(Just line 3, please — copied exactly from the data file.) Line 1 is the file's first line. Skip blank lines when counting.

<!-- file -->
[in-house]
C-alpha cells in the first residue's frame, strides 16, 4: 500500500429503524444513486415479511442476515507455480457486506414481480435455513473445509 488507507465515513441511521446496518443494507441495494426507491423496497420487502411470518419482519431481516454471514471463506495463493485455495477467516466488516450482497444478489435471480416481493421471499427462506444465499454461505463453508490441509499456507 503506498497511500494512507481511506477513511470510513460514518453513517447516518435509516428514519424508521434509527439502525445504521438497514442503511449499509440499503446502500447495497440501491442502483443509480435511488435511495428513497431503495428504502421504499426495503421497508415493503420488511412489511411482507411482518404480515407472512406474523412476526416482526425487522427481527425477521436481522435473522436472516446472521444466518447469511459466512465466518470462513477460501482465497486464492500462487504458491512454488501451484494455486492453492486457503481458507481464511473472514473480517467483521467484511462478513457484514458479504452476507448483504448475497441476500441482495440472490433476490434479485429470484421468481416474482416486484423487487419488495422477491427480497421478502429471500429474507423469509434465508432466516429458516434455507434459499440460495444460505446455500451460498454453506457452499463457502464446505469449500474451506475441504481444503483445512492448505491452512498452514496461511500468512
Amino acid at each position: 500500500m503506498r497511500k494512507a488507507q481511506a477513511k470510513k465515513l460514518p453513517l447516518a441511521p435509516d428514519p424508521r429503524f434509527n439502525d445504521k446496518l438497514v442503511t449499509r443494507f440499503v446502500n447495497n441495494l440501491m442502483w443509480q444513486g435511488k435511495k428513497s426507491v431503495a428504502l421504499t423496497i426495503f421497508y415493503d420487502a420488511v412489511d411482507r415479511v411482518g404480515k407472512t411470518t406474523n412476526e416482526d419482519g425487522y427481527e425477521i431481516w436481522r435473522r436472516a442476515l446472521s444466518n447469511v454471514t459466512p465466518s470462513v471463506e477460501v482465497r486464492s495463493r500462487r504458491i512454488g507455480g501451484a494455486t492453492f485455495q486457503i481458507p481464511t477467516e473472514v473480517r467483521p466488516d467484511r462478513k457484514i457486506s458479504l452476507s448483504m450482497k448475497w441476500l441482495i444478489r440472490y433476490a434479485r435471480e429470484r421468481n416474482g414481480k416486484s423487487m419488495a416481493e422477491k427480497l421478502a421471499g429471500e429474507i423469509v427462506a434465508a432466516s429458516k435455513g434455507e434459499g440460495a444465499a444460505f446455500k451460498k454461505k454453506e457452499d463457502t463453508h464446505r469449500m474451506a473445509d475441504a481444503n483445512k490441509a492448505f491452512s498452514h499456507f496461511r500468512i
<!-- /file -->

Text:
Amino acid at each position: 500500500m503506498r497511500k494512507a488507507q481511506a477513511k470510513k465515513l460514518p453513517l447516518a441511521p435509516d428514519p424508521r429503524f434509527n439502525d445504521k446496518l438497514v442503511t449499509r443494507f440499503v446502500n447495497n441495494l440501491m442502483w443509480q444513486g435511488k435511495k428513497s426507491v431503495a428504502l421504499t423496497i426495503f421497508y415493503d420487502a420488511v412489511d411482507r415479511v411482518g404480515k407472512t411470518t406474523n412476526e416482526d419482519g425487522y427481527e425477521i431481516w436481522r435473522r436472516a442476515l446472521s444466518n447469511v454471514t459466512p465466518s470462513v471463506e477460501v482465497r486464492s495463493r500462487r504458491i512454488g507455480g501451484a494455486t492453492f485455495q486457503i481458507p481464511t477467516e473472514v473480517r467483521p466488516d467484511r462478513k457484514i457486506s458479504l452476507s448483504m450482497k448475497w441476500l441482495i444478489r440472490y433476490a434479485r435471480e429470484r421468481n416474482g414481480k416486484s423487487m419488495a416481493e422477491k427480497l421478502a421471499g429471500e429474507i423469509v427462506a434465508a432466516s429458516k435455513g434455507e434459499g440460495a444465499a444460505f446455500k451460498k454461505k454453506e457452499d463457502t463453508h464446505r469449500m474451506a473445509d475441504a481444503n483445512k490441509a492448505f491452512s498452514h499456507f496461511r500468512i